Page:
• Journal, Magazine, & Newspaper Articles:  Keep an online or paper copy of the articles you will use for your paper.  If you use an article from a library database, you will need to include the database information in your citation.  The information you need to include from the database will depend on the format style specified by your instructor.  Many library databases have a citation tool that automatically generates a citation in the format you specify.  These citation tools are a good starting point for formatting your references but you may still need to “tweak” them according to your instructor’s specifications. 

  • Web Sites:  Keep an online or paper copy of the web pages you use for your paper.  Make sure to record the URL address of the exact page on the web site that is used.

Terms to Know

Citing: Also called documenting or referencing. The recording of information (e.g., author, title, publisher, publication date, page numbers, database name, URL address, etc.) from a source (e.g., book, magazine article, web site) which allows an instructor or anyone to identify and locate a source. By citing your sources, you are also giving proper credit to those sources. This information is then formatted to a citation style (e.g., APA, MLA, Chicago) specified by your instructor and inserted into your essay.

Common knowledge: Facts or ideas that are well know by many people and that can be found in numerous sources (e.g., Barack Obama is our current president of the United States). Common knowledge does not need to be cited. Doctrine of fair use allows copyrighted works to be used for purposes such as criticism, news reporting, teaching, scholarship, or research. Section 107 of the Copyright Law describes factors to consider in deciding when fair use applies: Purpose of use; Nature of the copyrighted work; Amount of the work used relative to the copyrighted work as a whole; and Effect of use upon the potential market for or value of the copyrighted work. Also called a quote. Using someone's exact words. When you use a direct quote, place the passage in quotation marks and cite the source according to the citation style specified by your instructor (e.g., Using a direct excerpt from Barack Obama’s January 2009 inaugural address).

Parenthetical Citation: Also known as In-text Citation. An abbreviated form of a full citation that is enclosed in parentheses in the body of a paper or work. It points the reader to the full citation in a Works Cited or Reference list at the end of a paper. Parenthetical citations in APA or MLA format typically include an author's name or an abbreviated form of the title as well as the page number/s of the work you are citing. The year of publication is also needed for APA. If the author or title is mentioned within the sentence, then only a page number/s and year (if APA) is needed in the parenthetical citation. See 7c - Citing Sources for examples of parenthetical citations. Also referred to as an in-text citation.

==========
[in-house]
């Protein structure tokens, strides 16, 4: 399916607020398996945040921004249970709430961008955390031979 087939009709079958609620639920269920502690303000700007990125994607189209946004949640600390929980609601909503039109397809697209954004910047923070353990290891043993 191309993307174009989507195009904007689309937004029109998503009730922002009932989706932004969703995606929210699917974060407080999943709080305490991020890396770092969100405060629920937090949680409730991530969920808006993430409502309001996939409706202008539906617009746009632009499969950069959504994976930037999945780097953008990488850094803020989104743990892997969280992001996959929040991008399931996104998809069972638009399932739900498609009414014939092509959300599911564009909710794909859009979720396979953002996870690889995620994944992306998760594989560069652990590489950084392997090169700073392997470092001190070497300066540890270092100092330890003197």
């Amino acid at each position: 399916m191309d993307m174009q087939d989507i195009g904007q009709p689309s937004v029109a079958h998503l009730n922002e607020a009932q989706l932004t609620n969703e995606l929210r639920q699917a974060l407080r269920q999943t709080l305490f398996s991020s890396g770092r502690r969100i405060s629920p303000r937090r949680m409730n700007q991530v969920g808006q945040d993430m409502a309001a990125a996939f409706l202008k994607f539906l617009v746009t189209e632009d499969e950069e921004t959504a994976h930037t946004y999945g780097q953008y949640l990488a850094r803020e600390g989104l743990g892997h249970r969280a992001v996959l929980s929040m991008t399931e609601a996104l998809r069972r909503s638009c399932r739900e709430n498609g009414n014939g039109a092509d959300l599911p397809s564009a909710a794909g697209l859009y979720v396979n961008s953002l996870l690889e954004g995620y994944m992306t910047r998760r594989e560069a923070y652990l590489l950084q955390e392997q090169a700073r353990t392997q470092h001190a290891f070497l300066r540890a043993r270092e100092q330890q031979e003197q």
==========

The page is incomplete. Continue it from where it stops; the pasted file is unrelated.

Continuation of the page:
Paraphrasing: Using someone's ideas and putting them into your own words. This is probably the skill you will use most when incorporating sources into your writing. Although you use your own words to paraphrase, you must still cite the source of the information (e.g., Using an excerpt from Barack Obama’s January 2009 inaugural address and putting it in your own words).

Public domain:Refers to works that are not protected by copyright and are publicly available. They may be used by anyone, anywhere, anytime without permission, license or royalty payment. A work may enter the public domain because: the term of copyright protection has expired; copyright has been abandoned; or a work created by the U.S. Government.

Quotation: Also called a quote. Using someone's exact words. When you use a direct quote, place the passage in quotation marks and cite the source according to the citation style specified by your instructor (e.g., Using a direct excerpt from Barack Obama’s January 2009 inaugural address).

Signal Phrase: A phrase, clause, or sentence that introduces a quotation, paraphrase, or summary. Common signal phrase verbs include the following: argue, assert, claim, comment, confirm, contend, declare, deny, emphasize, illustrate, imply, insist, note, observe, point out, report, respond, say, suggest, think, and write. Example signal phrases: "Smith suggests that. . ." and "Smith argues that. . ."

Summarizing: Using someone's main ideas and putting them into your own words. Summaries are significantly shorter than the original and take a broad overview of the source material.

Web Tutorials

Paraphrasing Tutorials